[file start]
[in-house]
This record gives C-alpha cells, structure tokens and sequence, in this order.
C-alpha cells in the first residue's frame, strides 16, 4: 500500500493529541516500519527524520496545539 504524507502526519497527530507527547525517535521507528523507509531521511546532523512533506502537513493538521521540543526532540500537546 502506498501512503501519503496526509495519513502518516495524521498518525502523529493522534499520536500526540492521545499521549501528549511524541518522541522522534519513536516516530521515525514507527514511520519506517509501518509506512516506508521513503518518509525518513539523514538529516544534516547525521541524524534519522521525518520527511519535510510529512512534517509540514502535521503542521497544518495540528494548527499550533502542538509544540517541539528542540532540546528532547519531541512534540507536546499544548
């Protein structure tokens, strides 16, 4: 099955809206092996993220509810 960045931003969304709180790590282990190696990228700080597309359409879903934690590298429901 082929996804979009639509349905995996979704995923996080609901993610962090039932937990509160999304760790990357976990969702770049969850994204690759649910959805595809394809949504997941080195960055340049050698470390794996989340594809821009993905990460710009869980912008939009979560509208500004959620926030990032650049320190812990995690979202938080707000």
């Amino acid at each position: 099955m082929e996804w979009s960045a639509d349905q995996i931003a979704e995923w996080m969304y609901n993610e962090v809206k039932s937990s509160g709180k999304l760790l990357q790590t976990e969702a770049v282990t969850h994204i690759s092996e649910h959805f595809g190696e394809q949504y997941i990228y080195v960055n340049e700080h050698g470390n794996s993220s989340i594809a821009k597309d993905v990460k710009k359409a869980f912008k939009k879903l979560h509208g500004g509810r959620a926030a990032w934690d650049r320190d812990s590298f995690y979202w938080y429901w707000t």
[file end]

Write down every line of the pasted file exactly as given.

[in-house]
This record gives C-alpha cells, structure tokens and sequence, in this order.
C-alpha cells in the first residue's frame, strides 16, 4: 500500500493529541516500519527524520496545539 504524507502526519497527530507527547525517535521507528523507509531521511546532523512533506502537513493538521521540543526532540500537546 502506498501512503501519503496526509495519513502518516495524521498518525502523529493522534499520536500526540492521545499521549501528549511524541518522541522522534519513536516516530521515525514507527514511520519506517509501518509506512516506508521513503518518509525518513539523514538529516544534516547525521541524524534519522521525518520527511519535510510529512512534517509540514502535521503542521497544518495540528494548527499550533502542538509544540517541539528542540532540546528532547519531541512534540507536546499544548
């Protein structure tokens, strides 16, 4: 099955809206092996993220509810 960045931003969304709180790590282990190696990228700080597309359409879903934690590298429901 082929996804979009639509349905995996979704995923996080609901993610962090039932937990509160999304760790990357976990969702770049969850994204690759649910959805595809394809949504997941080195960055340049050698470390794996989340594809821009993905990460710009869980912008939009979560509208500004959620926030990032650049320190812990995690979202938080707000």
């Amino acid at each position: 099955m082929e996804w979009s960045a639509d349905q995996i931003a979704e995923w996080m969304y609901n993610e962090v809206k039932s937990s509160g709180k999304l760790l990357q790590t976990e969702a770049v282990t969850h994204i690759s092996e649910h959805f595809g190696e394809q949504y997941i990228y080195v960055n340049e700080h050698g470390n794996s993220s989340i594809a821009k597309d993905v990460k710009k359409a869980f912008k939009k879903l979560h509208g500004g509810r959620a926030a990032w934690d650049r320190d812990s590298f995690y979202w938080y429901w707000t």